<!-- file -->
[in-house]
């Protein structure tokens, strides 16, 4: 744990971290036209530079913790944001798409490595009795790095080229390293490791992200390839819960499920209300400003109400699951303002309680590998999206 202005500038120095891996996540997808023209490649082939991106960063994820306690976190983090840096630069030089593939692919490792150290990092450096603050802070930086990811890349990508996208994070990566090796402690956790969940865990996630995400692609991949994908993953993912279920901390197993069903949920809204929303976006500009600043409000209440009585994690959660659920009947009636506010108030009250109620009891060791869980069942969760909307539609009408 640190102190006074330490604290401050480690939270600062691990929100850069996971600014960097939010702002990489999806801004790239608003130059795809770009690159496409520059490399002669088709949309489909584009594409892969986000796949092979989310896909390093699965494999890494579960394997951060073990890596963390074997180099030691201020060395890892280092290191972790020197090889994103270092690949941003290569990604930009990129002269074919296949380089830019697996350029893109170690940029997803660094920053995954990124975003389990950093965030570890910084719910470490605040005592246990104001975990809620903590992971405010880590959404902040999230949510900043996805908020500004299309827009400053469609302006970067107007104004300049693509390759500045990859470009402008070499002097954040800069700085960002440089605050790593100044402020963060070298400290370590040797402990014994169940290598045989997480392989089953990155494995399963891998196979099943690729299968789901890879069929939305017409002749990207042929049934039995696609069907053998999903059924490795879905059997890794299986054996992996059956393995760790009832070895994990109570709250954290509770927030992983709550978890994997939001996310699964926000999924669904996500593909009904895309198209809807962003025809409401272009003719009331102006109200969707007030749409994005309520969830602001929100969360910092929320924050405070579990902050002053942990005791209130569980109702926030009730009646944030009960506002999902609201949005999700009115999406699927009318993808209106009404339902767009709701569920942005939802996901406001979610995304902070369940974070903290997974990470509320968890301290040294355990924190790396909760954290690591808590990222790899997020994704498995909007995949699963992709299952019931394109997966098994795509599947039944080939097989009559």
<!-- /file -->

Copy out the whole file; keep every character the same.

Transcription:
[in-house]
């Protein structure tokens, strides 16, 4: 744990971290036209530079913790944001798409490595009795790095080229390293490791992200390839819960499920209300400003109400699951303002309680590998999206 202005500038120095891996996540997808023209490649082939991106960063994820306690976190983090840096630069030089593939692919490792150290990092450096603050802070930086990811890349990508996208994070990566090796402690956790969940865990996630995400692609991949994908993953993912279920901390197993069903949920809204929303976006500009600043409000209440009585994690959660659920009947009636506010108030009250109620009891060791869980069942969760909307539609009408 640190102190006074330490604290401050480690939270600062691990929100850069996971600014960097939010702002990489999806801004790239608003130059795809770009690159496409520059490399002669088709949309489909584009594409892969986000796949092979989310896909390093699965494999890494579960394997951060073990890596963390074997180099030691201020060395890892280092290191972790020197090889994103270092690949941003290569990604930009990129002269074919296949380089830019697996350029893109170690940029997803660094920053995954990124975003389990950093965030570890910084719910470490605040005592246990104001975990809620903590992971405010880590959404902040999230949510900043996805908020500004299309827009400053469609302006970067107007104004300049693509390759500045990859470009402008070499002097954040800069700085960002440089605050790593100044402020963060070298400290370590040797402990014994169940290598045989997480392989089953990155494995399963891998196979099943690729299968789901890879069929939305017409002749990207042929049934039995696609069907053998999903059924490795879905059997890794299986054996992996059956393995760790009832070895994990109570709250954290509770927030992983709550978890994997939001996310699964926000999924669904996500593909009904895309198209809807962003025809409401272009003719009331102006109200969707007030749409994005309520969830602001929100969360910092929320924050405070579990902050002053942990005791209130569980109702926030009730009646944030009960506002999902609201949005999700009115999406699927009318993808209106009404339902767009709701569920942005939802996901406001979610995304902070369940974070903290997974990470509320968890301290040294355990924190790396909760954290690591808590990222790899997020994704498995909007995949699963992709299952019931394109997966098994795509599947039944080939097989009559």